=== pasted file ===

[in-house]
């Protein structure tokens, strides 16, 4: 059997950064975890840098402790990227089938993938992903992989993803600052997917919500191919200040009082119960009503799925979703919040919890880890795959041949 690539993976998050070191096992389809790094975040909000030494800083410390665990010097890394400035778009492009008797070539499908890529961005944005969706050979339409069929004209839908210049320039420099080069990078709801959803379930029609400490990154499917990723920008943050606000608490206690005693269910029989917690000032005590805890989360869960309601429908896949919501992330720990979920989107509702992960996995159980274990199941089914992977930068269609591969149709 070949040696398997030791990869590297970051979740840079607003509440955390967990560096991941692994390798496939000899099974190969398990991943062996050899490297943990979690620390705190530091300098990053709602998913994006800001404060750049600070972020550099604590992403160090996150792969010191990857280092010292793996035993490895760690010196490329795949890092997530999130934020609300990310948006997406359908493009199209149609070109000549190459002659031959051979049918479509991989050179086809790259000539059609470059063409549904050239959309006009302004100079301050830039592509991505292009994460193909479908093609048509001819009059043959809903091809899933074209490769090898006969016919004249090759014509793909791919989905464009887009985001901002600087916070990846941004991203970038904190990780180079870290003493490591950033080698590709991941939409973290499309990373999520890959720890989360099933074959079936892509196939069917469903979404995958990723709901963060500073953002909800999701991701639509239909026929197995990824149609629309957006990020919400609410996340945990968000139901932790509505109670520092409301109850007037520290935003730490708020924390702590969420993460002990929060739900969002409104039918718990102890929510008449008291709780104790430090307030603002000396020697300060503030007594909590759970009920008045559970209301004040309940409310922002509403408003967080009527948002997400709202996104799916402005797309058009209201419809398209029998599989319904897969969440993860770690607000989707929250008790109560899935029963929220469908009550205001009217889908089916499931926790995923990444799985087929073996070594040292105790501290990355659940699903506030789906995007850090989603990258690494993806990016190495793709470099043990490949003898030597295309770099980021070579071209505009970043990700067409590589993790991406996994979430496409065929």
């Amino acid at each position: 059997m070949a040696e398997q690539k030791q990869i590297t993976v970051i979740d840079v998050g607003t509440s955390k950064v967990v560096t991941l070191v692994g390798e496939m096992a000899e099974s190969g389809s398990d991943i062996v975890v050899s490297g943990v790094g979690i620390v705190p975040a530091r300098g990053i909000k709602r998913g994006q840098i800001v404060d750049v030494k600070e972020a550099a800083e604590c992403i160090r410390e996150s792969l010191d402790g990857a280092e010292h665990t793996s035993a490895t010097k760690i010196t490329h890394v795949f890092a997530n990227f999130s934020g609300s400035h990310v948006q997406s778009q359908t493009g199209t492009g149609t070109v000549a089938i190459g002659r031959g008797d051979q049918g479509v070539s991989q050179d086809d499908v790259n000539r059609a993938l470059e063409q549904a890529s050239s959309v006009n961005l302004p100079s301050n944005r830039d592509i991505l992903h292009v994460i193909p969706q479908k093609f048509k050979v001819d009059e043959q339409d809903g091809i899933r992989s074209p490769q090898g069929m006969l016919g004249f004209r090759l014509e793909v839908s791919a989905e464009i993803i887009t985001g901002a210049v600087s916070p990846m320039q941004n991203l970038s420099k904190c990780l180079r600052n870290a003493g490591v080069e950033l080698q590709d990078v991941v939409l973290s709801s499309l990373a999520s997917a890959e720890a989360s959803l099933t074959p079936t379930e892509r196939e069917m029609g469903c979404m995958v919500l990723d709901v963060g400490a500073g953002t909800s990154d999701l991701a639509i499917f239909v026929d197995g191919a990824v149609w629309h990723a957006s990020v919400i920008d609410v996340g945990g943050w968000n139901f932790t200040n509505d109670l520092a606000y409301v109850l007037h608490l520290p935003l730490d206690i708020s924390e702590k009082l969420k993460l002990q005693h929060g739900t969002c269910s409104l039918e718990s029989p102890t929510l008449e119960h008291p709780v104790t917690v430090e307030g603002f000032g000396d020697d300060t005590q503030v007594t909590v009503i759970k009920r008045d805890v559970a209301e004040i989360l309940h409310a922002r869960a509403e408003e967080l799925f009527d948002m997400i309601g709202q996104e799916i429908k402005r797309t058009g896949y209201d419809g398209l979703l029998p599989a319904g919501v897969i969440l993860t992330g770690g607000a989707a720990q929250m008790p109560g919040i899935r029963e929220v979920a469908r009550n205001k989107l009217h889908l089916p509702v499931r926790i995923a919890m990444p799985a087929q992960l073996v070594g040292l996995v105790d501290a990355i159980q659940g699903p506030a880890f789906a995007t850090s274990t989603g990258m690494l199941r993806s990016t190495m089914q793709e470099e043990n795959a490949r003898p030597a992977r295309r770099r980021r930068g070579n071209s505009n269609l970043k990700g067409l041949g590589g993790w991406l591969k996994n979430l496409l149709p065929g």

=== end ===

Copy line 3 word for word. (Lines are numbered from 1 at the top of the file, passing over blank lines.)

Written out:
């Amino acid at each position: 059997m070949a040696e398997q690539k030791q990869i590297t993976v970051i979740d840079v998050g607003t509440s955390k950064v967990v560096t991941l070191v692994g390798e496939m096992a000899e099974s190969g389809s398990d991943i062996v975890v050899s490297g943990v790094g979690i620390v705190p975040a530091r300098g990053i909000k709602r998913g994006q840098i800001v404060d750049v030494k600070e972020a550099a800083e604590c992403i160090r410390e996150s792969l010191d402790g990857a280092e010292h665990t793996s035993a490895t010097k760690i010196t490329h890394v795949f890092a997530n990227f999130s934020g609300s400035h990310v948006q997406s778009q359908t493009g199209t492009g149609t070109v000549a089938i190459g002659r031959g008797d051979q049918g479509v070539s991989q050179d086809d499908v790259n000539r059609a993938l470059e063409q549904a890529s050239s959309v006009n961005l302004p100079s301050n944005r830039d592509i991505l992903h292009v994460i193909p969706q479908k093609f048509k050979v001819d009059e043959q339409d809903g091809i899933r992989s074209p490769q090898g069929m006969l016919g004249f004209r090759l014509e793909v839908s791919a989905e464009i993803i887009t985001g901002a210049v600087s916070p990846m320039q941004n991203l970038s420099k904190c990780l180079r600052n870290a003493g490591v080069e950033l080698q590709d990078v991941v939409l973290s709801s499309l990373a999520s997917a890959e720890a989360s959803l099933t074959p079936t379930e892509r196939e069917m029609g469903c979404m995958v919500l990723d709901v963060g400490a500073g953002t909800s990154d999701l991701a639509i499917f239909v026929d197995g191919a990824v149609w629309h990723a957006s990020v919400i920008d609410v996340g945990g943050w968000n139901f932790t200040n509505d109670l520092a606000y409301v109850l007037h608490l520290p935003l730490d206690i708020s924390e702590k009082l969420k993460l002990q005693h929060g739900t969002c269910s409104l039918e718990s029989p102890t929510l008449e119960h008291p709780v104790t917690v430090e307030g603002f000032g000396d020697d300060t005590q503030v007594t909590v009503i759970k009920r008045d805890v559970a209301e004040i989360l309940h409310a922002r869960a509403e408003e967080l799925f009527d948002m997400i309601g709202q996104e799916i429908k402005r797309t058009g896949y209201d419809g398209l979703l029998p599989a319904g919501v897969i969440l993860t992330g770690g607000a989707a720990q929250m008790p109560g919040i899935r029963e929220v979920a469908r009550n205001k989107l009217h889908l089916p509702v499931r926790i995923a919890m990444p799985a087929q992960l073996v070594g040292l996995v105790d501290a990355i159980q659940g699903p506030a880890f789906a995007t850090s274990t989603g990258m690494l199941r993806s990016t190495m089914q793709e470099e043990n795959a490949r003898p030597a992977r295309r770099r980021r930068g070579n071209s505009n269609l970043k990700g067409l041949g590589g993790w991406l591969k996994n979430l496409l149709p065929g």